Odisha Sun Times Bureau
Jashipur, Aug 20:
With the pioneering efforts of administration in enumerating homesteadless single women, 648 single women got land at Jashipur tehsil in Odisha’s Mayurbhanj district today. The pattas were distributed by Debesh Biswal, sub collector, Karanjia.
With this, Mayurbhanj district has distributed a total of 1172 pattas to single dispossessed women including widowed, divorcee, abandoned, destitute and never-married through the Women Support Centre (WSC) programme implemented in the district with support from Landesa, a global non-profit working for securing land rights for the poorest people. Efforts are on to include these women in various livelihood and social security programmes.
Speaking about Women Support Centres (WSC), Mayurbhanj collector Rajesh Prabhakr Patil said the Women Support Centre programme is an empowering institutional mechanism where community support is built into the process of identifying women and securing their land and livelihood so that they can lead a dignified life. “Anganwadi workers have been playing a crucial role in identifying single women in the villages through door-to-door survey,” he said..
“Besides, the revenue officials have been orientated through a series of training programmes to prioritise the cases of single women. Computerised Management Information System (MIS) has been introduced to create tehsil-wise data base of all single women. Unique Access Codes have been assigned to the tehsil and block office for accessing soft-data to process land and social security entitlements respectively,” Patil said.
Despite the state’s pioneering efforts to provide land to the landless, land rights of women, particularly single women, have remained an area of critical concern needing focused attention. Since the state’s land settlement Acts mandate that only a homesteadless ‘family’ is eligible to get land from government’s land programmes, single women are mostly excluded in the enumeration process. While woman-headed households are counted as a ‘family’; single women living with parents or relatives are not counted. Their land rights are subsumed within the rights of the overarching family and these women are not considered eligible to get land. The Women Support centre programme has introduced a robust ‘participatory women-focused enumeration method’ to count the ‘invisible’ single women as ‘family units’.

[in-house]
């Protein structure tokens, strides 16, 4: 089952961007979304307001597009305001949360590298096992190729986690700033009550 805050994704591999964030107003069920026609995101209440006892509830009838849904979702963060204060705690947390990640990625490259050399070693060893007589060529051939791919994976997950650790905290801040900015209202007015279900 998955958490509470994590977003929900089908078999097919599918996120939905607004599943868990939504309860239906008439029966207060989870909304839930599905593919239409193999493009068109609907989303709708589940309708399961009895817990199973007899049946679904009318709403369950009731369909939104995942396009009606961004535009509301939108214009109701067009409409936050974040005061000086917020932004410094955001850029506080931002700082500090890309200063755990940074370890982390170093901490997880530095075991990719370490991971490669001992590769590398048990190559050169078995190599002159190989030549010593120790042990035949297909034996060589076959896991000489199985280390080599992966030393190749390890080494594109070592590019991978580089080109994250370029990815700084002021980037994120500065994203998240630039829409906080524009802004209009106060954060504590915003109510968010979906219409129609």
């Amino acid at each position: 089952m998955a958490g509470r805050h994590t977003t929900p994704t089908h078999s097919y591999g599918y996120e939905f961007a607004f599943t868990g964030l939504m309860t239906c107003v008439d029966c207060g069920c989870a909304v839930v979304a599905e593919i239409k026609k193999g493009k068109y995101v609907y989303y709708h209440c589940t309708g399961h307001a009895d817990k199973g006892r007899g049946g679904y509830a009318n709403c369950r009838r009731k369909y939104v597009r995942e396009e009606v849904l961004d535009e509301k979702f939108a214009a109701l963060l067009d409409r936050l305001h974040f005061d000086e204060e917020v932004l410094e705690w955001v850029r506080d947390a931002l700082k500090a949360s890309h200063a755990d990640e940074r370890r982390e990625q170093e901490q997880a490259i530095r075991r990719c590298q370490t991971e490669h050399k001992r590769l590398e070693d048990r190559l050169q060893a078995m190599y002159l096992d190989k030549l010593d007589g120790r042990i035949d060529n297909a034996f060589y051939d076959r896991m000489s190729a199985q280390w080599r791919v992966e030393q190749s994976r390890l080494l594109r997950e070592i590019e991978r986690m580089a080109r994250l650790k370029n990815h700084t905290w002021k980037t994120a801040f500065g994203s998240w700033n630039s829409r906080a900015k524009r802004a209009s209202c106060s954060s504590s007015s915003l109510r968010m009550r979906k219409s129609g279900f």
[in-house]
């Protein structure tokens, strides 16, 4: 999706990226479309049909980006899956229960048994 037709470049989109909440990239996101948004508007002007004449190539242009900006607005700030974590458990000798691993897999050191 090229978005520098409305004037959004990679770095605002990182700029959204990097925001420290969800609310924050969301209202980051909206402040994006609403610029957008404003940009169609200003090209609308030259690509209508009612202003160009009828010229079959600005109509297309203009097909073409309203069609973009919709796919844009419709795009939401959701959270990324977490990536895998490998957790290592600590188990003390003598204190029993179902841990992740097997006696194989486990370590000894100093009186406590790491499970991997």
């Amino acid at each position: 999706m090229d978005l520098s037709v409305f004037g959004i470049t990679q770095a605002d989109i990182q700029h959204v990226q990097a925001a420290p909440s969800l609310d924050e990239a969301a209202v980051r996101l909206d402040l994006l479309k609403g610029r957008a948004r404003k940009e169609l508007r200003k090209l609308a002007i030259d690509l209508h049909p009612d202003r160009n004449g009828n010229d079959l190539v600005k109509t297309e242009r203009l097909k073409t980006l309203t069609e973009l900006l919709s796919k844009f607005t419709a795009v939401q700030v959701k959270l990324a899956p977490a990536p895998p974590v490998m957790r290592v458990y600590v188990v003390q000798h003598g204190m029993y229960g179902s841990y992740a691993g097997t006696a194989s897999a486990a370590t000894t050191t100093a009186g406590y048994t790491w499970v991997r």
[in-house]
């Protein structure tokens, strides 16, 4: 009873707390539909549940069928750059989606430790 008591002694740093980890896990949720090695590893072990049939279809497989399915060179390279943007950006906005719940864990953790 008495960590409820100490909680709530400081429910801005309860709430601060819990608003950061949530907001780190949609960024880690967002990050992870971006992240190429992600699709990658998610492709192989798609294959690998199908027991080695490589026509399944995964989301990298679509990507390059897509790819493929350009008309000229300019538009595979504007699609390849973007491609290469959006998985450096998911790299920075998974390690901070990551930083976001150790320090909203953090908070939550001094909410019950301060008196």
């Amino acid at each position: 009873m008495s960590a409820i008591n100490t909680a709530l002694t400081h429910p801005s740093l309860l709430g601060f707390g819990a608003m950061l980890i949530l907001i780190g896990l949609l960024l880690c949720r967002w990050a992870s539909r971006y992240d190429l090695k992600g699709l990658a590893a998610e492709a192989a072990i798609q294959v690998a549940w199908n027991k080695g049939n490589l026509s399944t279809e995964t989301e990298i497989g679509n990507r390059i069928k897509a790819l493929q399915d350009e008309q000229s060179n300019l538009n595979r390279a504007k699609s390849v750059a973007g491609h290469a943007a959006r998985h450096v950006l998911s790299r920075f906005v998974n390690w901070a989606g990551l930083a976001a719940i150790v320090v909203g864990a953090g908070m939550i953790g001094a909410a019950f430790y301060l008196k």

A recent World Bank study on Gender Inclusive Land Governance in Odisha claims that only 3.3%of land in the state is owned by women. Besides, as high as 54 % (46, 61, 262) rural households in Odisha are landless, 43.35 % derive a major part of their income from manual causal labour and there are 10.6 lakh woman-headed households (SECC, 2011). There is no official data available about the number of single women without homestead in the state.
Women support Centre programme is successfully operating in four districts – Ganjam, Mayurbhanj, Koraput, and Kalahandi with 76 exclusive cells – one from each tehsil. As per survey by Anganwadi workers in these four districts, single women constitute 12% of the total rural women population.
Government of Odisha enacted the pioneering State Policy for Girls and Women, 2014 which clearly mentions that government would allocate homestead land to single vulnerable women. Besides, the state has recently decided to enumerate all homesteadless based on the revised income ceiling of Rs 40,000/- and allocate homestead land to them by 31st October.
However, unless the state adopts a standard ‘participatory women- focus enumeration method’ as used by the Women Support Centre programme model, the state’s on-going drive to enumerate the homesteadless is likely to miss the single women, experts say.